Over the weekend, Secretary of State Antony Blinken spoke with three leaders in China, including President Xi Jinping.

“I came to Beijing to strengthen high-level challenges of communication, to make clear our positions and intentions in areas of disagreement, and to explore areas where we might work together when our interests align on shared transnational challenges,” Blinken said in a statement released by the U.S. Department of State. “And we did all of that.”

Blinken described the visit as “constructive” in a statement, while Xi said the discussions were “candid” and reaffirmed the country would follow through with agreements made in Bali last year.

The visit wasn’t expected to yield many (if any) immediate results, as tensions are still high between the two countries after a Chinese balloon entered U.S. airspace earlier this year.

“It’s not a matter of one trip and one conversation,” a senior State Department official told Politico. The meeting’s main objective was “to disabuse China of some of the misperceptions it has about what we’re trying to do even as we’re also very clear about our intent when it comes to standing up for our interests and trying to advance our values.”

Keeping communication open was a key objective for the U.S., which was shown in Blinken’s request to reopen military-to-military communications with China — a request which Chinese officials rejected, per The New York Times.

Other topics discussed included the U.S.’s nonsupport for Taiwan’s independence, continued discussion on climate change and the U.S. fentanyl crisis, per The Washington Post.

  1. The Taiwan tension.

In a debrief, Blinken reiterated that the United States doesn’t “support Taiwan Independence” and that the country has upheld its responsibilities made in the Taiwan Relations Act — including “making sure Taiwan has the ability to defend itself.” Basically, he said, the U.S. is “opposed to any unilateral changes of the status quo by either side.”

2. Climate change and commerce talks.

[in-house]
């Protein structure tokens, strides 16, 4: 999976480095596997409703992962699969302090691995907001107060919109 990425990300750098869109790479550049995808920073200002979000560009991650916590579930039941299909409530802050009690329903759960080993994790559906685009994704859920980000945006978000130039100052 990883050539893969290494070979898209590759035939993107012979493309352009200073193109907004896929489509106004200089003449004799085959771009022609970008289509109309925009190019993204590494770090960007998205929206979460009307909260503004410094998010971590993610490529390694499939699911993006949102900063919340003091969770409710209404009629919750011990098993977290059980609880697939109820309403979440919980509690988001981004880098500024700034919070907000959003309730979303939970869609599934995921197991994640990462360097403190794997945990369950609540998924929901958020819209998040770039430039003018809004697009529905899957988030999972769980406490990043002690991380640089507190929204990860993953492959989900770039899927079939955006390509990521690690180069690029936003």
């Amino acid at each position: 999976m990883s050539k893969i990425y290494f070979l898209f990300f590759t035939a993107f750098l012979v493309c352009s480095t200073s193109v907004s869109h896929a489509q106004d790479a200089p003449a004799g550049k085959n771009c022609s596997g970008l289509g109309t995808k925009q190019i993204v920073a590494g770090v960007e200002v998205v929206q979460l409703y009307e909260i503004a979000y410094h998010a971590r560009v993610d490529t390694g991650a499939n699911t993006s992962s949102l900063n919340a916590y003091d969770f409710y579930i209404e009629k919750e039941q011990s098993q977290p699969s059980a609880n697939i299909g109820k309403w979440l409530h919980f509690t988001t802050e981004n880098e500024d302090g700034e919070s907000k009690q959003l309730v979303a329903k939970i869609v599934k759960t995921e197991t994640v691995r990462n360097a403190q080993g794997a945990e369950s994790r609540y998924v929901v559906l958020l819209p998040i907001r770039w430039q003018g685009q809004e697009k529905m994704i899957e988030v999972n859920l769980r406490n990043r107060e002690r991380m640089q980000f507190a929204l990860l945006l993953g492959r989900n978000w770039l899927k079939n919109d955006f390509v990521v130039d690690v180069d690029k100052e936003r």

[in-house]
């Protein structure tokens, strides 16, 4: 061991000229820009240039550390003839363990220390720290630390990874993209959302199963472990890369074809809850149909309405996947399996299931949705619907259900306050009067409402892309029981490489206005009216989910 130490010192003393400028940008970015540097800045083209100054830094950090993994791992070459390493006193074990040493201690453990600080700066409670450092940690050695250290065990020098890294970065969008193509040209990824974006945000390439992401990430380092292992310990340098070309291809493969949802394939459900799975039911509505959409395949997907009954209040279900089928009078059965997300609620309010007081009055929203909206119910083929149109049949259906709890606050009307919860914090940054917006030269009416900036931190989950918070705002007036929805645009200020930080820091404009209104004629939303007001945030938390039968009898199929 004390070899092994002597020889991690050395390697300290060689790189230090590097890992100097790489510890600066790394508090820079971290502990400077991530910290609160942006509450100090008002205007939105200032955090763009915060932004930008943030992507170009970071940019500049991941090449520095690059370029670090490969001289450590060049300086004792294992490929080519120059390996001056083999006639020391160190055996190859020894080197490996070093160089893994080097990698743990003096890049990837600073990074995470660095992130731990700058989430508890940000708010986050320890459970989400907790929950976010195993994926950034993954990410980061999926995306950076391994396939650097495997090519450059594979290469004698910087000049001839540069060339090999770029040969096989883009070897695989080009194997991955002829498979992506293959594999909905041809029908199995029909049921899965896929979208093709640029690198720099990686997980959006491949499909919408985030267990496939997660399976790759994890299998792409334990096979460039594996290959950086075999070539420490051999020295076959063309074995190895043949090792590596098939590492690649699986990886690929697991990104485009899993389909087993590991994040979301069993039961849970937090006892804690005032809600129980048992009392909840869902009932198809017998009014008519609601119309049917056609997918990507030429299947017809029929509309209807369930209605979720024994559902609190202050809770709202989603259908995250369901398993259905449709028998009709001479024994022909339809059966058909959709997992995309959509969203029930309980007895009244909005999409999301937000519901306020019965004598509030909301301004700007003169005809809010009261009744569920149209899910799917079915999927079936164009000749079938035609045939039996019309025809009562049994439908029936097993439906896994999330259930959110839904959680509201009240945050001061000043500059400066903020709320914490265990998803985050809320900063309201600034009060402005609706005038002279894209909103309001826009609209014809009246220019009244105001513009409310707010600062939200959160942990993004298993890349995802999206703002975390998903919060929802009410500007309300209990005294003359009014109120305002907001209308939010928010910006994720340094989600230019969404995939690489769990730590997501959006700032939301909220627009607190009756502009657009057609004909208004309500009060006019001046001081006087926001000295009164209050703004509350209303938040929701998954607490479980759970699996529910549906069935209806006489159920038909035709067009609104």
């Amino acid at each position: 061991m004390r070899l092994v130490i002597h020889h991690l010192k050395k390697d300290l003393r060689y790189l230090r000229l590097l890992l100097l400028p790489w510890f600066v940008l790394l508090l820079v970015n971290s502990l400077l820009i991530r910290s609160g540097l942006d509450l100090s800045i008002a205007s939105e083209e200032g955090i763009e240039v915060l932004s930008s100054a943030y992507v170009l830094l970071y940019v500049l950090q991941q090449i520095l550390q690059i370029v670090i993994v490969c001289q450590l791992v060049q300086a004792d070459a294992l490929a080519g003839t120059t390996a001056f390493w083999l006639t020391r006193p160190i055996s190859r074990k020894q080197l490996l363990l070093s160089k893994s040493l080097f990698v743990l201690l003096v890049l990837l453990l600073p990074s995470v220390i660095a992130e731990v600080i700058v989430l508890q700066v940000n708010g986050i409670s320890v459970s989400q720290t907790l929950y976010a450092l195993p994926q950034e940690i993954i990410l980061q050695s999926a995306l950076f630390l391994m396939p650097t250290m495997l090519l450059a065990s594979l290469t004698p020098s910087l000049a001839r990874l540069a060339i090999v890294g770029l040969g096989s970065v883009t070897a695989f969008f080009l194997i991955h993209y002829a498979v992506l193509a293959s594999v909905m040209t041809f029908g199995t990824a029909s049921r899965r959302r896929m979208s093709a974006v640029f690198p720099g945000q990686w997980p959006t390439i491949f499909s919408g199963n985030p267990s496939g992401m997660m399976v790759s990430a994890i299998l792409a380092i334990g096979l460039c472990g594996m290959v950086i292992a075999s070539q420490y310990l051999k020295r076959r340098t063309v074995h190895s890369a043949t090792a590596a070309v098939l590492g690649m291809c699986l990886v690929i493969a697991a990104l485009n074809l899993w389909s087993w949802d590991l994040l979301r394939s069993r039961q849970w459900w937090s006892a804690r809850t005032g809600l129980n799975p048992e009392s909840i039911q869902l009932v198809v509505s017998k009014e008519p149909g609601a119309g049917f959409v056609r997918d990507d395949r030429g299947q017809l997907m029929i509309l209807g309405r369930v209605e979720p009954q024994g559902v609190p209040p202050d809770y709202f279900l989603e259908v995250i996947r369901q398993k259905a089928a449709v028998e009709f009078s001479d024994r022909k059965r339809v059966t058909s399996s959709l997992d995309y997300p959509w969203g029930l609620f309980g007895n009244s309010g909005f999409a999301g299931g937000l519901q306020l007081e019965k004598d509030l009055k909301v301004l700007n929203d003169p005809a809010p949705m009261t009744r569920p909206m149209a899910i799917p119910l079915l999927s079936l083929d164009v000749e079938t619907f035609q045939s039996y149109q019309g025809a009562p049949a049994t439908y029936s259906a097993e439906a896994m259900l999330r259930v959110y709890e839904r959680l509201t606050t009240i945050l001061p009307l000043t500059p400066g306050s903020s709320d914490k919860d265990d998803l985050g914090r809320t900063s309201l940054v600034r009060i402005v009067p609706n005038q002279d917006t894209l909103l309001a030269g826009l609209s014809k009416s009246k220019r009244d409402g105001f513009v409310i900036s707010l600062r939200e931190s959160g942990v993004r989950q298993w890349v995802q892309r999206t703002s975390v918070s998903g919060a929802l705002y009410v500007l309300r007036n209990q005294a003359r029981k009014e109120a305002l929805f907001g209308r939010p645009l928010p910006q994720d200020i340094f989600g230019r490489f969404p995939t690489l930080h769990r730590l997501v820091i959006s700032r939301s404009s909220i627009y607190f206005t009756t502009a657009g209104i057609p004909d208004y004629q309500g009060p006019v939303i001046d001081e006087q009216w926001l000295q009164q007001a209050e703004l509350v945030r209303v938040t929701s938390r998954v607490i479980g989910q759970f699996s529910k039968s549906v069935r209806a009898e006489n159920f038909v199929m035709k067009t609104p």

The Times reported that Blinken’s welcome was a little less welcoming compared to other meetings Xi has had with U.S. officials or public figures. For example, the secretary of state was not allowed to sit next to the president like his predecessors.

It was a requirement to have him visit before Treasury Secretary Janet L. Yellen and commerce secretary Gina Raimondo could visit the country — the people China actually wanted to see to ease their troubled economy. Yellen and Raimondo, along with John Kerry of the climate envoy, are expected to travel later this summer to the country, according to the paper.

3. China’s role in the U.S. fentanyl crisis.

As the top killer in the United States, synthetic opioids were a high point of discussion for Blinken, reported the Post. Though most of the finished products enter the United States from Mexico, precursor chemicals for the drug originate from China.

“I made clear that we need much greater cooperation to address this critical issue,” Blinken said during the conference.

No solid action was taken on this issue but the topic wasn’t entirely shot down by China. They are continuing to “explore setting up a working group” to “shut off the flow of precursor chemicals,” Blinken said.

“We have no illusions about the challenges of managing this relationship. There are many issues on which we profoundly, even vehemently disagree,” Blinken said. “We will always take the best course of action to advance the interests of the American people. But the United States has a long history of successfully managing complicated, consequential relationships through diplomacy.”

Related
Mitt Romney presses White House for China policy while administration extends olive branch
Opinion: A war against Taiwan would not go down easily